included a scale model of the proposed stadium, with a working
    retractable roof that "reportedly wowed members of the
    committee."  Colangelo said the committee was interested in his
    investment partnership, which includes Phil Knight of Nike, and
    some wanted assurances that it would not be fragmented and that
    Colangelo would "be in control of things."  Colangelo: "They
    threw a couple of hooks out there, and I didn't bite. ... We will
    be one of the most successful franchises in baseball, if given an
    equal playing field, because we know how to market" (Bob Cohn,
    ARIZONA REPUBLIC, 11/2).  Colangelo also said construction
    requirements on a $273M stadium would make '98 the earliest
    possible start time (Joe Henderson, TAMPA TRIBUNE, 11/01).
    "Colangelo's group made the most impressive presentation" (Paul
    Sullivan, CHICAGO TRIBUNE, 11/2).
         TAMPA BAY:  Tampa Bay Baseball introduced two new investors
    in their bid: Florida Progress, a diversified utility holding
    company, and P.J. Benton, a minority businesswoman from St.
    Petersburg.  Tampa Bay's managing general partner, Vince Naimoli,
    said the group was "delighted to have her (Benton), not because
    she is a woman or African-American, but because of her business
    acumen."  The group delivered a video and oral presentation on
    what the area had to offer, "such as market, stadium [Thunder
    Dome] and ownership."  Naimoli:  "Everything we were asked we
    were 100% prepared for. ... We can be ready in 100 days."  AL
    President Gene Budig said the presentation went "very well," and
    NL President Len Coleman said, "Tampa was great" (Mark Topkin,
    ST. PETERSBURG TIMES, 11/2).
         VIRGINIA:  The "competition" between two Northern VA groups
    vying for an expansion franchise "took a surprising turn" when
    Washington attorney Bart Fisher, head of
    Capital Baseball, Inc., said a "syndicate of African-American
    investors would be the team's largest shareholder" if they were
    awarded a team.  That group is led by venture capitalist Robert
    Johnson.  Fisher and William Collins, head of Virginia Baseball
    Club, both made presentations.  Sources said, of the two groups,
    Collins "received higher marks from the expansion committee."
    But Fisher's announcement "may place considerable pressure on
    baseball, which often has been criticized for its lack of
    minority interest" (Maske & Lipton, WASHINGTON POST, 11/2).
    Fisher: "We have laid down a challenge to major league baseball"
    (Thom Loverro, WASHINGTON TIMES, 11/2).  Officials "familiar with
    the presentations questioned the strength of the Fisher group."
    One anonymous official on the Fisher plan: "It was heavy on
    demographics but short on specifics.  The difference between the
    two groups was like night and day" (Maske & Lipton, WASHINGTON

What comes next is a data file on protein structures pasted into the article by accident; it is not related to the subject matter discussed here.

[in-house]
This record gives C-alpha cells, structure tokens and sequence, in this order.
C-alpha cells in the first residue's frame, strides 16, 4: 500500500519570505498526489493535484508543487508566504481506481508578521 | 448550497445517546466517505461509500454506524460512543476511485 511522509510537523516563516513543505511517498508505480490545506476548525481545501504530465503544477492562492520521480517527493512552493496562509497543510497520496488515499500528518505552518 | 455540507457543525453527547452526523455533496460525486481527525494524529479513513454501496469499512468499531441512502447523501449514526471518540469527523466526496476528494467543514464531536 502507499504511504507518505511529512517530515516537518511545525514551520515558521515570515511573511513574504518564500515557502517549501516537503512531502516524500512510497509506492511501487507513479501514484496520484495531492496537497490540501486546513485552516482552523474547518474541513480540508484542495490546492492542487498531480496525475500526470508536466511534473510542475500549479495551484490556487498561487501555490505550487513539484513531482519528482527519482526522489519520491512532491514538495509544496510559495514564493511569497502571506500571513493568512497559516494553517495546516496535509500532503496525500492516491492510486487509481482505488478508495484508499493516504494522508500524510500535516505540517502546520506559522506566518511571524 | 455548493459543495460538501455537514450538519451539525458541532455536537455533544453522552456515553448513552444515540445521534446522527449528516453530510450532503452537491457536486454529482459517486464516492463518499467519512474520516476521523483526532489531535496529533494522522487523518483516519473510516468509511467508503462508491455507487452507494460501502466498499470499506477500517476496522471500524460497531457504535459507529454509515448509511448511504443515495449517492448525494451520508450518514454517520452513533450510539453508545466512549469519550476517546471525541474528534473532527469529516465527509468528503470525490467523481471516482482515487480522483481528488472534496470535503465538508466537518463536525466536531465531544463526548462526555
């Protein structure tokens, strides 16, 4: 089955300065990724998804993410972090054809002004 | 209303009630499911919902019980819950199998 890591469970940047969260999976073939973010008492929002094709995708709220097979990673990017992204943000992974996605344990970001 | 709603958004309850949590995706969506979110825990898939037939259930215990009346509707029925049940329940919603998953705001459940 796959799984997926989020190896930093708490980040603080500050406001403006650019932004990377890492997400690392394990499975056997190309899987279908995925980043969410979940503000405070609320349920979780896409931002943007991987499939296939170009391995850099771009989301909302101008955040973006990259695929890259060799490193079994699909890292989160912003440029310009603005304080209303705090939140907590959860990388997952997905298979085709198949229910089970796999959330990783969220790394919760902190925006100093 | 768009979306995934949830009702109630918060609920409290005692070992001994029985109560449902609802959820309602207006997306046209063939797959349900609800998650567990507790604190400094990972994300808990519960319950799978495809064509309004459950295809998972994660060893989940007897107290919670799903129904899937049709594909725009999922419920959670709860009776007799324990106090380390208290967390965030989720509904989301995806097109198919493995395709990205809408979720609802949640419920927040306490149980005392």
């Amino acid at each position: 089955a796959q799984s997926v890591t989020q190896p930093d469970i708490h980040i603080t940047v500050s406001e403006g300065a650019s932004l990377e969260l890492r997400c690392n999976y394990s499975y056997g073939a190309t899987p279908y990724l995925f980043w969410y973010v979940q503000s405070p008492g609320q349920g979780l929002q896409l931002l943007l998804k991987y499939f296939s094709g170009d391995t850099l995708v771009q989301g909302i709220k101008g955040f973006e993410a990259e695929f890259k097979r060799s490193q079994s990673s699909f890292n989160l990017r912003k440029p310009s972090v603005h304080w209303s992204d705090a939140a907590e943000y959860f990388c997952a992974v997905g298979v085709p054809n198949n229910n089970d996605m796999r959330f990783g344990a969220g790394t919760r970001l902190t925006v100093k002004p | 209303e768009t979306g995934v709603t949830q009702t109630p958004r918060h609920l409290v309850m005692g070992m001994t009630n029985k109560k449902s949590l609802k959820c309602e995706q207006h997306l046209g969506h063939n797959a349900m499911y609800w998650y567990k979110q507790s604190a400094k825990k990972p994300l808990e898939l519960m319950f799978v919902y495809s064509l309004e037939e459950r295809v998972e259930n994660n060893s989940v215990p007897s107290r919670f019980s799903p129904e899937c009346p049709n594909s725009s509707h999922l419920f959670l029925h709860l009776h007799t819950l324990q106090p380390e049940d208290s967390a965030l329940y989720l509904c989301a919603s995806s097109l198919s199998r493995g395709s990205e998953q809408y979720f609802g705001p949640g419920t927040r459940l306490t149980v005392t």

POST, 11/2).  Phillies owner Bill Giles, without specifying which
    group he was referring to:  "The most surprising thing was that
    Northern Virginia's proposal was better than most thought it
    would be" (Joe Henderson, TAMPA TRIBUNE, 11/2).  In regards to a
    stadium, Fairfax, VA, County Chair Tom Davis said "a resident
    task force would be created to find a stadium site to showcase
    the team."  The team would play at RFK Stadium on a short-term
    basis (Michael Scully, FAIRFAX JOURNAL, 11/2).
         WHERE DO WE GO FROM HERE?  Expansion Committee Chair John
    Harrington hopes the committee will make a recommendation to
    owners by January about whether to expand and what the franchise
    fee should be.  If expansion is approved, committee
    recommendations on cities could follow as soon as a month later.
    Harrington "hinted" franchise fees could be around $140M per
    team.  Harrington also said a decision will be made on two-tiered
    expansion, with two teams starting in '96, '97 or '98, and two
    teams playing later (Maske & Lipton, WASHINGTON POST, 11/2).
    

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  • HOCKEY HELD HOSTAGE -- DAY 33: NEW YEAR'S DEADLINE?

         On ESPN Radio yesterday, NHL Senior VP & Dir of Hockey Ops
    Brian Burke indicated that a major cancellation of games is
    coming.  Burke was then asked if he agreed with those who say
    there is no sense in starting the season after Jan. 1:  "That's
    pretty close to being accurate ... if we don't have a deal by
    that point in time, there is a risk ... a very real, substantial,
    significant risk that we won't have a hockey season."  Burke said
    at least 50% of the 84 regular season games must be played
    ("SportsCenter," ESPN, 11/1).  CP's Alan Adams writes, "A deal to
    celebrate New Year would allow the NHL to rejig its schedule to
    allow for a 45-game season and still finish in April."  Mighty
    Ducks President Tony Tavares:  "If you are not going to get in at
    least half the games, then why bother."  Others are even more
    pessimistic.  One unnamed GM:  "We are about one month away from
    having a meltdown" (Toronto GLOBE & MAIL, 11/2).